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Distant View of Maecenas' Villa, Tivoli (The Villa of Maecenas, Tivoli)
Courtesy of National Museums Liverpool
Richard Wilson (1713/14-1782)
Distant View of Maecenas' Villa, Tivoli (The Villa of Maecenas, Tivoli)
Oil on canvas
124.5 x 171.5 cm
49 x 67 1/2 in.
LLAG 3548
As noted by Constable, the view is up the gorge of the River Anio, showing the lower cascades in the mid-distance and above them, in the centre, the ruins of the so-called Villa of Maecenas or Temple of Hercules Victor . The small building against the hillside to the right is the Tempio della Tosse (Temple of Coughing), perhaps a family tomb.
There are two watersources for the foreground, including one that flows down from the waterfall on the right. In the centre, there are two sheep or goats, above/behind the sculpture.
London 1925 (38); Manchester 1925 (56); Birmingham 1948-9 (58); London 1949 (57)
Andrews sale, 1888 (125 gns); James Orrock, Orrock sale, Christie's 4 June 1904 (45) bt Agnew, for Orrock; Arthur Sanderson
RW monogram on rock by figures, lower left
The so-called Villa di Mecenate or Villa of Maecenas, occupied a particularly lofty position in the esteem of British Grand Tourists since it brought to mind the most famous of all Roman patrons of the arts.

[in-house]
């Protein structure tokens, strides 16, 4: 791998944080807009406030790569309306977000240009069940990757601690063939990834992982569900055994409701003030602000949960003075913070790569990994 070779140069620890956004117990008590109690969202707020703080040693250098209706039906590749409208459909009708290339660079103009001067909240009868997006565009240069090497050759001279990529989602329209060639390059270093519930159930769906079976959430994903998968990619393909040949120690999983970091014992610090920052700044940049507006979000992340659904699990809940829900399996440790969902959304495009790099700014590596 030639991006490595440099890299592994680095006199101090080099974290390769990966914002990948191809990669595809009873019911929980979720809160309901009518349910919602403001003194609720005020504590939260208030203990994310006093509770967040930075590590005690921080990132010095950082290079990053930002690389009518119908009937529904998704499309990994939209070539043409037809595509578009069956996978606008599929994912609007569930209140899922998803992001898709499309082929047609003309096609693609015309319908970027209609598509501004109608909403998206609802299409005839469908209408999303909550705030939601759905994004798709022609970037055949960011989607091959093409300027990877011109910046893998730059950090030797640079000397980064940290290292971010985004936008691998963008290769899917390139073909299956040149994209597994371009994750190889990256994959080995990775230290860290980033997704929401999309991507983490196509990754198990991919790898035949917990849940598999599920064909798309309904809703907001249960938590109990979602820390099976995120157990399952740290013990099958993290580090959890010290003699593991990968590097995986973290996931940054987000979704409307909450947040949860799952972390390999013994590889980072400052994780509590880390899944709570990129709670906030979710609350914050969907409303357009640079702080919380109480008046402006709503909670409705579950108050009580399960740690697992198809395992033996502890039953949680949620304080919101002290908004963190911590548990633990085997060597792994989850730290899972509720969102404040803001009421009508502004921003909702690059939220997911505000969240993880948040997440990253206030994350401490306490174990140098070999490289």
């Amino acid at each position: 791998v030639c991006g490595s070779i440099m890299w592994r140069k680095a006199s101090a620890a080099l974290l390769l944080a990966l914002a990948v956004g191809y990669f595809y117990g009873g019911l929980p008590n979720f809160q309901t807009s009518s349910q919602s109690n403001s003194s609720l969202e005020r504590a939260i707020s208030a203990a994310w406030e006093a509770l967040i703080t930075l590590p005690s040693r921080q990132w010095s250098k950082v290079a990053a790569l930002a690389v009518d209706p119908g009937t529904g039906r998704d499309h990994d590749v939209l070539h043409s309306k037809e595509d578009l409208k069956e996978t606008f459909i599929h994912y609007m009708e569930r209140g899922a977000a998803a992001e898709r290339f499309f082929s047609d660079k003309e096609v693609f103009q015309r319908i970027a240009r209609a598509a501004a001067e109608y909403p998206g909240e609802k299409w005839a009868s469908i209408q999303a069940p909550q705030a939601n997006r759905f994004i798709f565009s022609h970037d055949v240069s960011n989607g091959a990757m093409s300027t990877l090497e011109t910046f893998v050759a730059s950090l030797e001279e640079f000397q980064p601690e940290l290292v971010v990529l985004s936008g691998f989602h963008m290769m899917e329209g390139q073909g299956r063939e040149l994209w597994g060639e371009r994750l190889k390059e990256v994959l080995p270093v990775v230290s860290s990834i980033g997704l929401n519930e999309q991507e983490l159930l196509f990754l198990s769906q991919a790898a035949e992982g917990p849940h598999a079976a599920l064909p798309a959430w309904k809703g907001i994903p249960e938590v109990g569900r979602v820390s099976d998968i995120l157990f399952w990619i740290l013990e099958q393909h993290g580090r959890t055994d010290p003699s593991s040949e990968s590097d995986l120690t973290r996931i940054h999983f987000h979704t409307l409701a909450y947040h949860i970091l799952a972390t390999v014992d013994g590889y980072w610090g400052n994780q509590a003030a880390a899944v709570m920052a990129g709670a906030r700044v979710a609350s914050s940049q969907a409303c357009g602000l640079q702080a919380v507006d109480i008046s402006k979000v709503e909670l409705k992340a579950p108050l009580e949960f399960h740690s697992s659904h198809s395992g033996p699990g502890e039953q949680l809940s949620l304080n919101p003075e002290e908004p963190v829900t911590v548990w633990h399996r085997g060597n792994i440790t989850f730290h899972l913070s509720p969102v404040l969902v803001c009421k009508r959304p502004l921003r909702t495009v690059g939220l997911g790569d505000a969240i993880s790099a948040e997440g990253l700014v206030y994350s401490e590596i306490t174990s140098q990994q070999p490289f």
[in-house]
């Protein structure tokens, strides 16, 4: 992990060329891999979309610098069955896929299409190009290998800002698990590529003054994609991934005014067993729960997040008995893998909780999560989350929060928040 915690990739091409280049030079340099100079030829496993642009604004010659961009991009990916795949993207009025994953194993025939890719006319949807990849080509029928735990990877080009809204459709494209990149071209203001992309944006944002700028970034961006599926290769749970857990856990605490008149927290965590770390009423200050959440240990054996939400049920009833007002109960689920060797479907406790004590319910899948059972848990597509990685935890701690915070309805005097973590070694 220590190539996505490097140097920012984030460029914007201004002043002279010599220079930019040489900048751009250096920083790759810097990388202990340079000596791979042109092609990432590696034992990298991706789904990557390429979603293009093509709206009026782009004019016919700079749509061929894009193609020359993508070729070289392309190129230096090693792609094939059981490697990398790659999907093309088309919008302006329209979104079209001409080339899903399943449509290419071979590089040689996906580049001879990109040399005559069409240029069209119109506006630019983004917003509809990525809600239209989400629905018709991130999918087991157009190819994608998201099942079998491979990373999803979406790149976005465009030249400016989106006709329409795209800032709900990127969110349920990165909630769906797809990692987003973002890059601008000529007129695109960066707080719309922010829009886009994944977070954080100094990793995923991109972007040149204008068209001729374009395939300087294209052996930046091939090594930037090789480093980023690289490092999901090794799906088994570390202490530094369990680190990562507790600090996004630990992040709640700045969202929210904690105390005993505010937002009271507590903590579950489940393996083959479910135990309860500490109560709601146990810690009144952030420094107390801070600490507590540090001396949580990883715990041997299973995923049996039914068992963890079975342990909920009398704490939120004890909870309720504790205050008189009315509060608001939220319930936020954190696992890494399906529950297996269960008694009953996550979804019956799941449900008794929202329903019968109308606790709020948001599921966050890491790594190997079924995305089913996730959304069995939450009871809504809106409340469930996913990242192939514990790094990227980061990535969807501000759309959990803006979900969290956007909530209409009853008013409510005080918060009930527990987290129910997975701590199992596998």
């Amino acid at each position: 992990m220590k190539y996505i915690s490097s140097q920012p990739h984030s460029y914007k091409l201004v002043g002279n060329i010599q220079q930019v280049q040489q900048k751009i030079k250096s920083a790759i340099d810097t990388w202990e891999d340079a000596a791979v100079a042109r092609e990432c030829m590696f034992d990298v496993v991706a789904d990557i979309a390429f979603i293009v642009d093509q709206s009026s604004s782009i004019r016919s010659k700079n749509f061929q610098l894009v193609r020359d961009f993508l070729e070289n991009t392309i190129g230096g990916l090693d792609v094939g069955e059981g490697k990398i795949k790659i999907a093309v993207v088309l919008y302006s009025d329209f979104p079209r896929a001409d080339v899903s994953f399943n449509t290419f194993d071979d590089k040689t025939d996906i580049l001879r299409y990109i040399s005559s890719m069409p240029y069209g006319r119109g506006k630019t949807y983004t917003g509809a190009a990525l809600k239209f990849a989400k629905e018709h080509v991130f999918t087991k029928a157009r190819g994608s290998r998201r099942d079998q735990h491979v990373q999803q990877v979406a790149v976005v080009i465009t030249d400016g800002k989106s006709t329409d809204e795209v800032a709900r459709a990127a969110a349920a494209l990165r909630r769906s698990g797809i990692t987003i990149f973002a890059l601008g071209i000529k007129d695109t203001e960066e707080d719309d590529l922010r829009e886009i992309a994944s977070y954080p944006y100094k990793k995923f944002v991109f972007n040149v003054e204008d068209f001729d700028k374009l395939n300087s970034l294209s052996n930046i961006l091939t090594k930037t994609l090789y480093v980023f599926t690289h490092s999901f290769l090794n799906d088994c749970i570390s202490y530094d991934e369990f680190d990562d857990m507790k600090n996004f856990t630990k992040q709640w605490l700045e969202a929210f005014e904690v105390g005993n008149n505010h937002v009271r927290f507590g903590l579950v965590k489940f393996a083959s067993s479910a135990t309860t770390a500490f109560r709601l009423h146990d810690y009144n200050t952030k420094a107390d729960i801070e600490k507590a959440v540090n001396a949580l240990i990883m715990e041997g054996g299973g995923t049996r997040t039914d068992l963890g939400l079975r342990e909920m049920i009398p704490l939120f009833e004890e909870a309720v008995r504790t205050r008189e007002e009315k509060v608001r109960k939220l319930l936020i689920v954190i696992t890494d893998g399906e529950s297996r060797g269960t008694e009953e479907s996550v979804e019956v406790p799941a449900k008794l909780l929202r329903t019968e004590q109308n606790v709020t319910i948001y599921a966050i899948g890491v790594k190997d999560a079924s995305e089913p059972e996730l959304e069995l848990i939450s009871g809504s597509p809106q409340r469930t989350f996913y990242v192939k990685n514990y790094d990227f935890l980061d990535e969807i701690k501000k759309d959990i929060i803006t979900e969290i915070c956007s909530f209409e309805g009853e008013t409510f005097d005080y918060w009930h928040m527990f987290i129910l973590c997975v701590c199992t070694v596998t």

D164 Landscape with a large Temple, Victoria & Albert Museum, London
D260 Villa of Maecenas, Tate, London
E72/7 Hastings after Wilson, The Villa of Maecenas, The British Museum
E77 Le Keux after Wilson, Maecenas' Villa at Tivoli, National Museum Wales, Cardiff
E79/2 Brandard after Wilson, Maecenas' Villa at Tivoli, The British Museum
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[1] Claude-Joseph Vernet The Falls of Tivoli (1753, WGC pl. 151b)
[2] Francis Towne (1739-1816): The Villa of Maecenas at Tivoli from below the Falls, watercolour, 1781, The British Museum (Nn,3.8)
This is harder in style than the Tate version P71
WHL 598
Tatlock p. 68
Byron Webber, 'James Orrock II', 1903, p. 156, illus.; Magazine of Fine Arts, Nov. 1905, illus.; Bury 1947, pl. 25; A. Kidson, Catalogue, pp. 174-5, no. 108; WGC, p. 226
A memorandum stated by Mrs Jameson to be by Wilson himself (Handbook to the Public Galleries, I, 1842, p. 117), quoted by Constable and discussed by Martin Davies, (National Gallery Catalogue of the British School), reads as follows: 'The drawing was taken on the/ Spot by Mr. Wilson in the year 1754 in company with the Earls o/ Pembroke, Thanet and Essex and Ld Viscount Bolingbroke/ who dined and spenrt the day together on the Spot under a Large/ Tree. The Dress of the two Women dipping for Water is the/ present dress of the Country.' The drawing has not been identified. Wilson himself was among the first of British landscape painters to appreciate the unique character of the scenery around Tivoli.